How to use journaling to gain more clarity: 3 methods and a list of resources

*photo found on pixabay.com

As we have discussed in my previous post, Journaling (and free writing) have many benefits.  Today, we will explore and discuss THREE different methods we can use in our daily journaling practice to gain clarity and have a better understanding of our inner world.

If you have never journaled before, then first things first. Let’s discuss the logistics:

  1. choose your medium: pen and paper or fingers to keyboard. What works best for you? what comes easily? in my case, a simple notebook and my fountain pen are my go-to. I like to feel the connection between the paper and my hand. My writing experience feels more personal and more focused. Play with both and see which one feels better or comes more easily to you.
  2. choose the time of day and context: for me, it is always in the evenings, around 9 pm. I find that I am in a much more reflective state and ready to explore my thoughts and feelings at the end of the day, before going to bed. If you are a morning person, then carving some 10 to 15 minutes at the beginning of the day to write might be just what you need. Writing can also happen during lunch breaks, on trains and buses, at the kitchen table or in cafes. Again, play a bit with this practice and see what time of day better suits your current lifestyle, and what context allows you to better focus on your journaling practice. There is no wrong or right answer.
  3. choose the purpose of your practice: how can writing serve you best today? what does your soul, mind and heart need? is it to vent? to write down encouraging words/positive affirmations to yourself? to explore a deeper issue that you do not yet fully understand? make writing work for you and use different techniques to access your thoughts and feelings depending on the day’s need (more on this down below). Setting a time and context (that stays the same on a daily basis) is important because it turns it into a habit. Something we know we can rely on no matter what. However, WHAT we write and HOW we write it will turn our practice into a truly illuminating and rewarding experience.
  4. commit to the practice: once you have find out the best way, commit to it. Make it a priority. Go back to it regardless of what is happening in your life, and no matter how much time has passed since you last wrote or if days pass and you skipped some sessions. Go back to it. Again, and again, and again. Do not give up on the practice. From my own experience and that of others, to fully reap the benefits, journaling needs to become a daily habit. Life changes and so do we, with it. And some days, all we have to give to the blank page is a couple of sentences. Other days, pages. Both options are ok. Stick with it not matter what.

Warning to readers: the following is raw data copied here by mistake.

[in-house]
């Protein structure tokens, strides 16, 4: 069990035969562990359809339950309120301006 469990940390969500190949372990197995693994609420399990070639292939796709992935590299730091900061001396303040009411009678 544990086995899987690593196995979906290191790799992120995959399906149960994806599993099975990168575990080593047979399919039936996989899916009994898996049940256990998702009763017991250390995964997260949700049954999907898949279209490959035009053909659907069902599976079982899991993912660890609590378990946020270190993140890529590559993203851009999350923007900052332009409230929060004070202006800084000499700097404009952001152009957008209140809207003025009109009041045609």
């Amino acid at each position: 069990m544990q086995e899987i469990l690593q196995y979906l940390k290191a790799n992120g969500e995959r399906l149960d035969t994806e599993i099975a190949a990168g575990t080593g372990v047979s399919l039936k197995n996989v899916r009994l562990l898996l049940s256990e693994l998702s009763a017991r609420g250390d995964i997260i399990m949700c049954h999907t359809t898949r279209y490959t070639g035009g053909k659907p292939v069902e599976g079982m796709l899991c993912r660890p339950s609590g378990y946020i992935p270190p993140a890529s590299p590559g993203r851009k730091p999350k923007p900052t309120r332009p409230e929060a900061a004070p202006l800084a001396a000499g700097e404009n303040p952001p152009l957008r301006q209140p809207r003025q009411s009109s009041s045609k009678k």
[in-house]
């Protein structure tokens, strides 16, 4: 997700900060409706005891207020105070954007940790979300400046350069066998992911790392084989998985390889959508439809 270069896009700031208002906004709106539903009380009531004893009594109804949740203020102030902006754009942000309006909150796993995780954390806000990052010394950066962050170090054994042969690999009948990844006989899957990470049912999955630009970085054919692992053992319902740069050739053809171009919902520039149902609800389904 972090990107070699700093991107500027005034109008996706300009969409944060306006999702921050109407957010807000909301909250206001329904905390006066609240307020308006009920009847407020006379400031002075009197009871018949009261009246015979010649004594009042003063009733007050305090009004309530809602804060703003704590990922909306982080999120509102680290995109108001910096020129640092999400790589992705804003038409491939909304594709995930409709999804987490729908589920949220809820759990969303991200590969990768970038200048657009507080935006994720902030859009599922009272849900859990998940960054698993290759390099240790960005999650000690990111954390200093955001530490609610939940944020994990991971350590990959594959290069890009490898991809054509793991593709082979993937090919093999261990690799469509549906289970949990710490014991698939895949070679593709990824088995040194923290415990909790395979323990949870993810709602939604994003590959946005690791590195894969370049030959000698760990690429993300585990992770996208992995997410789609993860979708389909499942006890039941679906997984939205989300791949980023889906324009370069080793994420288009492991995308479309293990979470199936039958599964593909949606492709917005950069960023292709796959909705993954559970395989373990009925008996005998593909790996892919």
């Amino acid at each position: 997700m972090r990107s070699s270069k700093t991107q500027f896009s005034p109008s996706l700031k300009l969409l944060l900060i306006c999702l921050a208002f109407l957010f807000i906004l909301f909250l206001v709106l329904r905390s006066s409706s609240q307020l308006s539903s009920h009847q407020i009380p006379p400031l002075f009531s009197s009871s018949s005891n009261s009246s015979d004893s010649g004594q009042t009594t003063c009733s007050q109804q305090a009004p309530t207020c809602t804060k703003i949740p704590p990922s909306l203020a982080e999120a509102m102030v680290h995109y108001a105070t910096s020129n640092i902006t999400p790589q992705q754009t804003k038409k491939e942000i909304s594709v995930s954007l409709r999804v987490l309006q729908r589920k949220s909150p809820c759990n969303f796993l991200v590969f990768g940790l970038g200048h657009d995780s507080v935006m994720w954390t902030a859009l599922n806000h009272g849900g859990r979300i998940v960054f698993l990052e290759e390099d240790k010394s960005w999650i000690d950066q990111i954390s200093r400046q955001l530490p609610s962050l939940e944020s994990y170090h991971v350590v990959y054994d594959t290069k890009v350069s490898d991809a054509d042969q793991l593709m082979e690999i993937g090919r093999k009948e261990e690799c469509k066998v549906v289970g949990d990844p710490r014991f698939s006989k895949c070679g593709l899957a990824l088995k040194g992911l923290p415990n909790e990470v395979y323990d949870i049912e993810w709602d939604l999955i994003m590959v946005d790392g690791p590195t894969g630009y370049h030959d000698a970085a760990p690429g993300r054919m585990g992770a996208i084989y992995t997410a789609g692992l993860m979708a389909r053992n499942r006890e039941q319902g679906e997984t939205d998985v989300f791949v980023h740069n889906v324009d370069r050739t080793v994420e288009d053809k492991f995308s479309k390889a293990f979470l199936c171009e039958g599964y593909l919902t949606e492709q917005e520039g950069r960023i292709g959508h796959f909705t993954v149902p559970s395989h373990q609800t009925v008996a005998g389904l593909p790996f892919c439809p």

5. start and end your writing practice the same way: no matter what you end up writing, starting it and ending it the same way will make the writing experience cohesive, reliable and consistent. This is also what Janet Conner recommends in her book, “Writing down your soul: How to activate and listen to the extraordinary voice within”, a book that has been highly instrumental in guiding me in my own journaling practice (I am currently reading the book for the second time). In my case, I start each practice by addressing my spiritual guides/my voice/my higher self, followed by writing down the things I am most grateful for that day, before diving into the issue at hand that I would like to explore. I end my writing by giving thanks for the experience and the space that has opened up to allow self-exploration. I allow myself to be open and receiving. I am endlessly grateful for the practice and the answers that come to me through it.

Now that we have our context set for writing, let’s discuss THREE METHODS that will help you gain more clarity:

1. Mental purge/brain and heart dump Method:

This method does exactly what it says: it will offer an emotional release to pent up feelings and emotions. It is very useful post-conflict or after negatively charged incidents. When we feel so overwhelmed that the only thing we can do is just sit down and write it all down.

How to:

a) grab a sheet of paper and a pen/open a word doc on your PC/a journaling app on your phone (options for your smartphone at the end of the post)

b) find a spot that is comfortable and offers privacy

c) write it all down. No censorship, no stopping to check your grammar, or even if what you’re writing makes sense. You don’t stop until all is laid out on the paper and a sense of emotional depletion is reached.

I find this method especially powerful after an incident that has been so upsetting that my mind cannot properly process it right away. Time and emotional purging are needed to address the feelings due to shock, trauma, or the high scale of the emotional state we are left in (for example, after a car accident; a fight with a significant other; an unsuspected negative encounter with a stranger).